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Your present of an electric tube has put several of us on making electrical experiments...we have observed some peculiar phenomena.

In the 1700s, a scientist was someone who thought about the way things work and tried to figure out ways to make things work better. Today, that definition is still true. Every time Ben Franklin saw a question and tried to answer it, he was a scientist. Every time you ask a question and try to get an answer, you too are a scientist. Ben is most famous for his questions about electricity, but he also experimented with many other ideas in nature.

In 1743, Ben observed that northeast storms begin in the southwest. He thought it was odd that storms travel in an opposite direction to their winds. He predicted that a storm's course could be plotted. Ben rode a horse through a storm and chased a whirlwind three-quarters of a mile in order to learn more about storms. So, in a way, Ben was a weatherman too! He even printed weather forecasts in his almanack. Today's meteorologists don't chase storms on horseback, but they do continue to plot the course of storms.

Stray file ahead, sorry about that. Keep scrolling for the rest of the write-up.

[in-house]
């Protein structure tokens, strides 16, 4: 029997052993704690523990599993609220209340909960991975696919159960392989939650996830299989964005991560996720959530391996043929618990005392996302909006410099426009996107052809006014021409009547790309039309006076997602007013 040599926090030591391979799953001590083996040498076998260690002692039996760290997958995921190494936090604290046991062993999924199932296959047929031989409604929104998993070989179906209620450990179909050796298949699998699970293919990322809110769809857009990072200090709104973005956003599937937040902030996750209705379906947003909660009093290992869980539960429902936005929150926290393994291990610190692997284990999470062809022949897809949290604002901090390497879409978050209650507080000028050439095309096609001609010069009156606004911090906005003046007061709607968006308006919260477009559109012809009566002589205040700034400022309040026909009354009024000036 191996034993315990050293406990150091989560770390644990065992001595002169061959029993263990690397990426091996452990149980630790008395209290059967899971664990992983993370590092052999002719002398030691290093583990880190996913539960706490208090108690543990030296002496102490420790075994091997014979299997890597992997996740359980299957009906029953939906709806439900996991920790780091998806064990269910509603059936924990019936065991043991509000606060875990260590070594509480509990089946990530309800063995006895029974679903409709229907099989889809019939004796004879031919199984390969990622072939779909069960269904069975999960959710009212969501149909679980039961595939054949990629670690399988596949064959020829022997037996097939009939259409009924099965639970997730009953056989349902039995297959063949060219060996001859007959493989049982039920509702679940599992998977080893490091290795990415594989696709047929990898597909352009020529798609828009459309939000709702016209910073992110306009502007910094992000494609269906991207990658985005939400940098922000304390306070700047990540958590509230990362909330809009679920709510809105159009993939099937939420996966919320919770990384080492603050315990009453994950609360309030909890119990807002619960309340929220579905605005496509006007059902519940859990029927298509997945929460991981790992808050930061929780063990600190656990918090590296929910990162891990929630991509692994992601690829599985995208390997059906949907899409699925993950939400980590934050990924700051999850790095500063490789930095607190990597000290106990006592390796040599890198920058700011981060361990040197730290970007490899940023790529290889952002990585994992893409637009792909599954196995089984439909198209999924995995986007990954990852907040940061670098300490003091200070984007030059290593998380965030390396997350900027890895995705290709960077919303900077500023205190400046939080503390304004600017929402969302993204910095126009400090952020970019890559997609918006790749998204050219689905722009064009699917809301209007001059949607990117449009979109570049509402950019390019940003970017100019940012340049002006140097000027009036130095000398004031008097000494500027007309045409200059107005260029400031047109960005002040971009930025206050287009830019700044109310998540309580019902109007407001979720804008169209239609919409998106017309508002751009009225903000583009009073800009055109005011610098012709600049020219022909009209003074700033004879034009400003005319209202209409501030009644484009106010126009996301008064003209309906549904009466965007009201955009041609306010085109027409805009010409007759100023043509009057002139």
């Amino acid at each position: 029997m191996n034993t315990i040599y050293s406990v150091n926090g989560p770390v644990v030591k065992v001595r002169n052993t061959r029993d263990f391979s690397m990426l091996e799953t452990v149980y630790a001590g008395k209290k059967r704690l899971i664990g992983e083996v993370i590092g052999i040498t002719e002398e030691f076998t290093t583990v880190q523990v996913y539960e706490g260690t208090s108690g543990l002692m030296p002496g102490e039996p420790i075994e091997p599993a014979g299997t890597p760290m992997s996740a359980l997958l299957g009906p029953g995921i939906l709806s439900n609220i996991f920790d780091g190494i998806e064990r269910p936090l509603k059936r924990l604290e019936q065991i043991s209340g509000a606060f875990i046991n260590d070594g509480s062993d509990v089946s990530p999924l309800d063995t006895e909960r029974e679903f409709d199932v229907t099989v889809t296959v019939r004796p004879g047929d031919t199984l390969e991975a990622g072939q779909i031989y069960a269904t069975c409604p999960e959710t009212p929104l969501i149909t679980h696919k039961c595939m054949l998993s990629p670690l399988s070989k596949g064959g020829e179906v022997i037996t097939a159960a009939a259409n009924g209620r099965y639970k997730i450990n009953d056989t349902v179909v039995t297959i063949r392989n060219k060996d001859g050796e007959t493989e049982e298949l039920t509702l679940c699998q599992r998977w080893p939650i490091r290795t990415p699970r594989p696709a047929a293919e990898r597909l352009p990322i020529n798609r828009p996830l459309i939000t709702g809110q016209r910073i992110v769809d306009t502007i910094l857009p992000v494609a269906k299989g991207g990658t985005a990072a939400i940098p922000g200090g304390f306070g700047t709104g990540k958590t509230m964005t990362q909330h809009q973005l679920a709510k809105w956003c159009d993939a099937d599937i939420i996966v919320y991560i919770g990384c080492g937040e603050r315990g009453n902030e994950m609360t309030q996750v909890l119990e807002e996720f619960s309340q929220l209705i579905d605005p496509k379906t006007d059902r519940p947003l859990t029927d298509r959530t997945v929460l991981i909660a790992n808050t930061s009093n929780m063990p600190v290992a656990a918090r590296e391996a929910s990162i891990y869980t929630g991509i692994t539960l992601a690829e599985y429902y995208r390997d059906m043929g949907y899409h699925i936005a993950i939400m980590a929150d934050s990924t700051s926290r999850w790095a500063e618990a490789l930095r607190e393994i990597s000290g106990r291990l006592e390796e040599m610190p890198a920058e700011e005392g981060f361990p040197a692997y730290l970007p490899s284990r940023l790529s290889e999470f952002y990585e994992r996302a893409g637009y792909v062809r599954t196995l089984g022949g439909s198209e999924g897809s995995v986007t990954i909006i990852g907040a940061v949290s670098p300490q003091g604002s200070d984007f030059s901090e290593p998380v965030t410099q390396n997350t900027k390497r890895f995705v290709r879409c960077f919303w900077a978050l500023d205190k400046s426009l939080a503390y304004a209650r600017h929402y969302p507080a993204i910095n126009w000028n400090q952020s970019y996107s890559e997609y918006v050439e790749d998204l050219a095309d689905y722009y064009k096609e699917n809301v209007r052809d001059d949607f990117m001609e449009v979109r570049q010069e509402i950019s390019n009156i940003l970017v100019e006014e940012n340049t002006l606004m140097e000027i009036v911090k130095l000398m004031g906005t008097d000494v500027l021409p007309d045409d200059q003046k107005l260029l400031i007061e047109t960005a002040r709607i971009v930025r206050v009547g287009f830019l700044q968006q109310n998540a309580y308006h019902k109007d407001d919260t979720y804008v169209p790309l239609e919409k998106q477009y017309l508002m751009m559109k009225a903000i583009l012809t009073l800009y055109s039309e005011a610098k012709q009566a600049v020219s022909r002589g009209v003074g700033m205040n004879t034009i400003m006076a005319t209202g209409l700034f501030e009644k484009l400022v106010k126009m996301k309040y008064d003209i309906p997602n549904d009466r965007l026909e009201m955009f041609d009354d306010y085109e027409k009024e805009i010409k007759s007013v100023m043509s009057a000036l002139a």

Since Ben spent so much time sailing to Europe across the Atlantic Ocean, he became very interested in both ocean currents and shipbuilding. Ben was actually one of the first people to chart the Gulf Stream. He measured its temperature on each of his eight voyages and was able to chart the Stream in detail.

In November of 1783, Ben happened to be in Paris, France working on a peace treaty to end the American war against England. From his hotel window, he was able to watch the world's first known hot air balloon flight. The balloon lifted the Montgolfier brothers off of the ground as the first human beings ever known to fly. Ben was very interested in the idea of flight, predicting that one day balloons would be used for military spy flights and dropping bombs during battle. Soon, balloons were actually being used for recreation, military, and scientific purposes. Even though they could not yet be steered, many people volunteered to take a ride just for fun! Sadly, Ben Franklin died three years before the first American hot air balloon voyage. In 1793, Jean Pierre Blanchard lifted off from the Walnut Street Prison Yard in Philadelphia, beginning the hot air balloon craze in America.

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